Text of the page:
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MR. EDITOR, EVER since I bave been able to compare the strength of opposing evidence, and to enter into the probable motives of human actions, I have believed Mary Stuart, Queen of Scotland, to be entirely innocent of the atrocious guilt of which she has been accused-adultery and murder. I have also believed, that the rancour of political zeal and religious bigotry in the Scotch Reformers, that the ambition of James Murray, her illegitimate brother, who hated Mary because she possessed over him the advantage of legitimate birth, and the envy and jealous fears of our Queen Elizabeth, were the causes of those calumnies and persecutions to which the Queen of Scotland ultimately fell a victim.
As I have a right to assume that the evidence and the reasoning, which have convinced me, are likely to convince others, I beg leave to refer your readers to "Tytler's Enquiry into the Authenticity of the Letters and Sonnets said to have been written by Mary to Bothwell," to "Whitaker's Vindication of Mary," and to the "Life of Mary Queen of Scots" by Mr. George Chalmers, F.R.S., the able living defender of that amiable and much injured woman, and who has also in a short work edited by him, Churchyard's Chips," brought forward the evidences of her innocence in the most convincing manner.
Supposed to be addressed by Mary, Queen of Seots, to her Uncles® the Duke de Guise and the Cardinal of Lorrain, and written soon after her arrival in Scotland.
Holyrood House, 1561,
FROM gloomy Holyrood's majestic towers,
Where lone dominion claims my joyless hours,
To you, my kinsmen, and my earliest friends,
This faithful breast a thousand greetings sends!
And fancy flies, from empire's heartless show,
To all thy pleasures, matchless Fontainbleau.
Can I forget the sad, unwelcome day,
Which bore me far from all I lov'd away,
When, anguish painted in my long last glance,
I left thy shore" dear pleasant land of France."t
What though my galley rose in royal pride
O'er the green bosom of the swelling tide,
While on the deck a downy couch was plac'd,
By art's gay hand with splendid colours grac'd,
Whose crimson canopy above my
On my pale cheek a borrow'd beauty shed;
What though, while gazing on that less'ning shore,
Which something whispered I should see no more,
I heard attendant minstrels wake the lay
To sooth my sorrow's unresisted sway.
Still, splendour, music, flattery, all were vain
To wake my pride and mitigate my pain;
Can pride affection's bleeding bosom heal?
Can conscious grief the power of flattery feel?
It is well known that Mary was in constant corrrespondense with her Uncles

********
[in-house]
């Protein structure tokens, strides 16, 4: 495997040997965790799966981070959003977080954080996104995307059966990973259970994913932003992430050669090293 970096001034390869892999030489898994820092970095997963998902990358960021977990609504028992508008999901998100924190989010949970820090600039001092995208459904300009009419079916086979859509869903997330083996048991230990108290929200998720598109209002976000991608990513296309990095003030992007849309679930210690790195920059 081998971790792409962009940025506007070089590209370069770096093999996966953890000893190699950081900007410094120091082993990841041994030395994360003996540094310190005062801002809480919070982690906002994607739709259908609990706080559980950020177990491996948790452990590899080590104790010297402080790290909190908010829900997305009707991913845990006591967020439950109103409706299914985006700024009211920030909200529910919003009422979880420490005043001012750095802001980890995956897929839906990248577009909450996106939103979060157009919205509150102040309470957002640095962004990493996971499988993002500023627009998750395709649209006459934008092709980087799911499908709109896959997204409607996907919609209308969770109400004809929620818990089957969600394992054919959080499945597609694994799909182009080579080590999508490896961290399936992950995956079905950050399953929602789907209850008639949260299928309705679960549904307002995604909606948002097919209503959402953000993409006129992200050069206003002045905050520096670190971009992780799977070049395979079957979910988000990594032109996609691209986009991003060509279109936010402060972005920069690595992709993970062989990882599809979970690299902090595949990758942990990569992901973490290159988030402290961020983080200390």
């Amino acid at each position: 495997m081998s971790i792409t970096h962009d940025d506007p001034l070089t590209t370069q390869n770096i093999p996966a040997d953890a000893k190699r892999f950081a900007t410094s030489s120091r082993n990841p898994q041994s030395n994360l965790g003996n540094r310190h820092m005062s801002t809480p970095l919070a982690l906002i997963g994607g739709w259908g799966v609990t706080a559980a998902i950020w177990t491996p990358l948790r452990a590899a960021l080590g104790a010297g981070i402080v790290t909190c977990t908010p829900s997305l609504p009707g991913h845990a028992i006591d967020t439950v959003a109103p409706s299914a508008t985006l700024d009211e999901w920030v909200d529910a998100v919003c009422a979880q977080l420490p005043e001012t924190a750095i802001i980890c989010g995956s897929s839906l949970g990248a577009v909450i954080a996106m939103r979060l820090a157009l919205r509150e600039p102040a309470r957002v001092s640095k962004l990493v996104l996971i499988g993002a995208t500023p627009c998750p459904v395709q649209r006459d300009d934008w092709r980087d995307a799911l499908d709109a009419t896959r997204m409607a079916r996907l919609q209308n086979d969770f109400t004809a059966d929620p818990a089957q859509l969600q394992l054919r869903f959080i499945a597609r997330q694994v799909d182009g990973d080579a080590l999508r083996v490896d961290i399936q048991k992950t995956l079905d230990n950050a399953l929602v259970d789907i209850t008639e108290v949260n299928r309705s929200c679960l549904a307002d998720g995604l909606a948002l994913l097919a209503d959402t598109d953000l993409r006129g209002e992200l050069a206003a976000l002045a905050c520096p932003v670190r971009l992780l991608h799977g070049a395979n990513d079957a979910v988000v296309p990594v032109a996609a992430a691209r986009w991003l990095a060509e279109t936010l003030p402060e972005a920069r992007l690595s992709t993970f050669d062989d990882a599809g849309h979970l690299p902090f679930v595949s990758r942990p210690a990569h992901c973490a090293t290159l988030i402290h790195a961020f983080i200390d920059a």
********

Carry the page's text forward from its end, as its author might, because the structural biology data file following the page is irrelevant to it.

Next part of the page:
Mary's own words,
In vain my Courtiers prais'd the smiling scene,
And dar'd resemble me to Egypt's Queen,
When her gilt vessel down the Cydnus mov'd,
And bore the Syren to the arms she lov'd;
Could I, in Mary, Cleopatra view?
My thoughts to meet no waiting lover flew :
She onward glided all she priz'd to find,
But Mary left whate'er she lov'd behind;
Living or dead, whate'er this heart adores
I left, for ever left on Gallia's shores.
And heard you not, to check my pride of state,
What fearful omens told my future fate?
Lo! scarce for sailing is the signal given,
When cross our track a sinking vessel's driven.
"Destruction seems, I cried, to mark its prey!
Death leads my van, death marshals me my way!"
While, dreadful thought! 'twas mine the pang to feel,
Of viewing misery which I could not heal;
To hear the loud, but hopeless cry for aid;
To see despair in all its shapes display'd;
And, while in air the signals vainly stream'd,
While struggling still the sinking sailors scream'd,
'Twas mine to watch with short suspended breath
The last dread wave that brought resistless death.
And was not I advancing on to brave
A fate destructive as that whelming wave?
Yes, rebel hands the flag of greeting bore,
And secret traitors welcom'd me to shore !
While boding fancy mark'd, tho' flatterers smil'd,
The mother's fate preparing for her child.
In vain with shouts my subjects hail'd their Queen,
No answering smiles on Mary's face were seen;
In vain the little Court, that with me sail'd,
With wondering eyes surrounding objects hail'd;
The verdant mountains towering to the sight,
The castle rising o'er the rocky height,
The tall grey city spreading far before,
Behind, the ocean and its sparkling shore.
"Mark! in this scene (they cried) what charms combine,
And joy to know so bright a realm is thine;
Rejoice so fair a kingdom to command,
And hail with grateful joy thy native land!”
But nought could rapture's glow to me impart,
The daughter's sorrows chill'd the sovereign's heart;
I only saw 'midst art's and nature's pride
The spot, lov'd kinsmen, where my mother died!
Where Scotland's Regent, less a Queen than slave,
In that proud castle found a welcome grave.
Oh! wretched lot! o'er this ferocious land
To wave the ensign of supreme command;
And cold, yet frantic heretics to sway,
Who to their God a heartless worship pay.
• Alluding to the fate of her mother Mary of Guise, who died in the Castle of Edinburg
What daring outrage mark'd the last dread night!
Scarce had our Priests begun their sacred rites,
When lawless heretics, with impious rage,
Dar'd with my people rebel war to wage;
Dar'd with bold feet profane that holy dome
Where true religion finds her only home.
How dull, how meagre is the unholy rite
In which these Northern heretics delight!
Within their temples, gloomy as their minds,
Nor art, nor ornament an entrance finds;
No radiant lamps upon their altars shine,
No sparkling gems a martyr'd God enshrine,
No magic colours, on the canvass spread,
Enchant the living while they paint the dead!
No Saviour there, to death for us resign'd,
To grateful love awakes the adorer's mind;
Nor dying martyrs their tormentors brave,
While o'er their heads admiring angels wave;
No costly robes their sombre Priests enfold,
No splended chalice in their hands they hold,
Whence votive incense gracefully they pour,
Whose circling clouds in fragrant columns tower.
For them no organ sweetly pealing swells,
On the rapt ear no lengthen'd chorus dwells;
No glowing Priest the Sacred Host uprears,
While to faith's eye a present God appears,
And thro' the frame awe's chilly tremors creep,